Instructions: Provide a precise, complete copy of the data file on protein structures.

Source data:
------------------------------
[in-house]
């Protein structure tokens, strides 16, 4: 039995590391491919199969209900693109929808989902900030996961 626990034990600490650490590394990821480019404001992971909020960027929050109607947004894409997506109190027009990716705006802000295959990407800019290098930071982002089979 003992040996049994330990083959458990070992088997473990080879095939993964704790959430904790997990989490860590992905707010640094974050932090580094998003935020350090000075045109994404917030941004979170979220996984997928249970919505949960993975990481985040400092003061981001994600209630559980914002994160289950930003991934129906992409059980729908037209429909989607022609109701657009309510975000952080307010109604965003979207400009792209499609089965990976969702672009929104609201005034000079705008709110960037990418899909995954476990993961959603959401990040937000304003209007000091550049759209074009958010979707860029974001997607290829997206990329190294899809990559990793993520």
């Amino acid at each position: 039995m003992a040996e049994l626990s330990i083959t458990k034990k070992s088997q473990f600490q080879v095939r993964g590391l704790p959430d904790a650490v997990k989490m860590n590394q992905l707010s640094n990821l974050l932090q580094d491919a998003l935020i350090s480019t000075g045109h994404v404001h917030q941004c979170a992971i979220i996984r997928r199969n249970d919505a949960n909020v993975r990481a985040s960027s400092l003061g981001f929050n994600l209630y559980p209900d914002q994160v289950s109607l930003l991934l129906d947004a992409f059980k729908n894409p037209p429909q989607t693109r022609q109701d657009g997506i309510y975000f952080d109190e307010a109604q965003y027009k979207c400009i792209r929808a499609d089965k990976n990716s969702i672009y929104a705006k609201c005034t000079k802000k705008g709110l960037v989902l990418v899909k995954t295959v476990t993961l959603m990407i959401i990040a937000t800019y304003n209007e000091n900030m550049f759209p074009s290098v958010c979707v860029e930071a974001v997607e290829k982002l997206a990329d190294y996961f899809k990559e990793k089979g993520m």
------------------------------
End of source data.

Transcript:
[in-house]
């Protein structure tokens, strides 16, 4: 039995590391491919199969209900693109929808989902900030996961 626990034990600490650490590394990821480019404001992971909020960027929050109607947004894409997506109190027009990716705006802000295959990407800019290098930071982002089979 003992040996049994330990083959458990070992088997473990080879095939993964704790959430904790997990989490860590992905707010640094974050932090580094998003935020350090000075045109994404917030941004979170979220996984997928249970919505949960993975990481985040400092003061981001994600209630559980914002994160289950930003991934129906992409059980729908037209429909989607022609109701657009309510975000952080307010109604965003979207400009792209499609089965990976969702672009929104609201005034000079705008709110960037990418899909995954476990993961959603959401990040937000304003209007000091550049759209074009958010979707860029974001997607290829997206990329190294899809990559990793993520």
């Amino acid at each position: 039995m003992a040996e049994l626990s330990i083959t458990k034990k070992s088997q473990f600490q080879v095939r993964g590391l704790p959430d904790a650490v997990k989490m860590n590394q992905l707010s640094n990821l974050l932090q580094d491919a998003l935020i350090s480019t000075g045109h994404v404001h917030q941004c979170a992971i979220i996984r997928r199969n249970d919505a949960n909020v993975r990481a985040s960027s400092l003061g981001f929050n994600l209630y559980p209900d914002q994160v289950s109607l930003l991934l129906d947004a992409f059980k729908n894409p037209p429909q989607t693109r022609q109701d657009g997506i309510y975000f952080d109190e307010a109604q965003y027009k979207c400009i792209r929808a499609d089965k990976n990716s969702i672009y929104a705006k609201c005034t000079k802000k705008g709110l960037v989902l990418v899909k995954t295959v476990t993961l959603m990407i959401i990040a937000t800019y304003n209007e000091n900030m550049f759209p074009s290098v958010c979707v860029e930071a974001v997607e290829k982002l997206a990329d190294y996961f899809k990559e990793k089979g993520m």